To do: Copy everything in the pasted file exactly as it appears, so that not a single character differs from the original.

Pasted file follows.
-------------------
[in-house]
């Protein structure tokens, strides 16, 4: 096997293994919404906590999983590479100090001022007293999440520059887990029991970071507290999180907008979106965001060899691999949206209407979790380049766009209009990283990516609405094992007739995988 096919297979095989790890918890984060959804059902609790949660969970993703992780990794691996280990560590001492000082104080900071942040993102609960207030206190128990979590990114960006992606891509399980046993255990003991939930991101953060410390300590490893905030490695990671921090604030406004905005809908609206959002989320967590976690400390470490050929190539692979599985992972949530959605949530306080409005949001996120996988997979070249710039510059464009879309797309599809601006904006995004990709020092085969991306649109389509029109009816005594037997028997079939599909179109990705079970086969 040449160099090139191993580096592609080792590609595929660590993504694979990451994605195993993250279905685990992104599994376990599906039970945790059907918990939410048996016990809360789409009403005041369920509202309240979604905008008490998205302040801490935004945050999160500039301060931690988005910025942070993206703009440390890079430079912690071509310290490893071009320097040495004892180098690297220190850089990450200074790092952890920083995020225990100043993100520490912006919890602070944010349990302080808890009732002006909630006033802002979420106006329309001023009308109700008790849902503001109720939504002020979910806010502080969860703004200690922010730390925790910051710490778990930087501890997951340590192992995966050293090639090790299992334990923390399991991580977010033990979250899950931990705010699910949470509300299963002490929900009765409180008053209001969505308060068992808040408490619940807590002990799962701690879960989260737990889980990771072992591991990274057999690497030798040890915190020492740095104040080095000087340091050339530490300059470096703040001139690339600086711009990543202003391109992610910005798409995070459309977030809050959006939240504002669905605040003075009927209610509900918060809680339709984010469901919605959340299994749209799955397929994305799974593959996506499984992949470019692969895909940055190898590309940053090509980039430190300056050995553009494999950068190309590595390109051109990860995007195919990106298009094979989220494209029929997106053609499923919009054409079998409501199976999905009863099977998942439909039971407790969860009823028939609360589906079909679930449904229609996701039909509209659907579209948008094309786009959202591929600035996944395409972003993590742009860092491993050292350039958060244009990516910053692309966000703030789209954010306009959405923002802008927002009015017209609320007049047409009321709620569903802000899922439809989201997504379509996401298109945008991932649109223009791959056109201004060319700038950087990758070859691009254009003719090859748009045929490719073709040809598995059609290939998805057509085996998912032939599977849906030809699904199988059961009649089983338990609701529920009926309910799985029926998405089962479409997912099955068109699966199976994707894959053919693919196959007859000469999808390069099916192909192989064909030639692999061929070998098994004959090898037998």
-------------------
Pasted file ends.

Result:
[in-house]
């Protein structure tokens, strides 16, 4: 096997293994919404906590999983590479100090001022007293999440520059887990029991970071507290999180907008979106965001060899691999949206209407979790380049766009209009990283990516609405094992007739995988 096919297979095989790890918890984060959804059902609790949660969970993703992780990794691996280990560590001492000082104080900071942040993102609960207030206190128990979590990114960006992606891509399980046993255990003991939930991101953060410390300590490893905030490695990671921090604030406004905005809908609206959002989320967590976690400390470490050929190539692979599985992972949530959605949530306080409005949001996120996988997979070249710039510059464009879309797309599809601006904006995004990709020092085969991306649109389509029109009816005594037997028997079939599909179109990705079970086969 040449160099090139191993580096592609080792590609595929660590993504694979990451994605195993993250279905685990992104599994376990599906039970945790059907918990939410048996016990809360789409009403005041369920509202309240979604905008008490998205302040801490935004945050999160500039301060931690988005910025942070993206703009440390890079430079912690071509310290490893071009320097040495004892180098690297220190850089990450200074790092952890920083995020225990100043993100520490912006919890602070944010349990302080808890009732002006909630006033802002979420106006329309001023009308109700008790849902503001109720939504002020979910806010502080969860703004200690922010730390925790910051710490778990930087501890997951340590192992995966050293090639090790299992334990923390399991991580977010033990979250899950931990705010699910949470509300299963002490929900009765409180008053209001969505308060068992808040408490619940807590002990799962701690879960989260737990889980990771072992591991990274057999690497030798040890915190020492740095104040080095000087340091050339530490300059470096703040001139690339600086711009990543202003391109992610910005798409995070459309977030809050959006939240504002669905605040003075009927209610509900918060809680339709984010469901919605959340299994749209799955397929994305799974593959996506499984992949470019692969895909940055190898590309940053090509980039430190300056050995553009494999950068190309590595390109051109990860995007195919990106298009094979989220494209029929997106053609499923919009054409079998409501199976999905009863099977998942439909039971407790969860009823028939609360589906079909679930449904229609996701039909509209659907579209948008094309786009959202591929600035996944395409972003993590742009860092491993050292350039958060244009990516910053692309966000703030789209954010306009959405923002802008927002009015017209609320007049047409009321709620569903802000899922439809989201997504379509996401298109945008991932649109223009791959056109201004060319700038950087990758070859691009254009003719090859748009045929490719073709040809598995059609290939998805057509085996998912032939599977849906030809699904199988059961009649089983338990609701529920009926309910799985029926998405089962479409997912099955068109699966199976994707894959053919693919196959007859000469999808390069099916192909192989064909030639692999061929070998098994004959090898037998």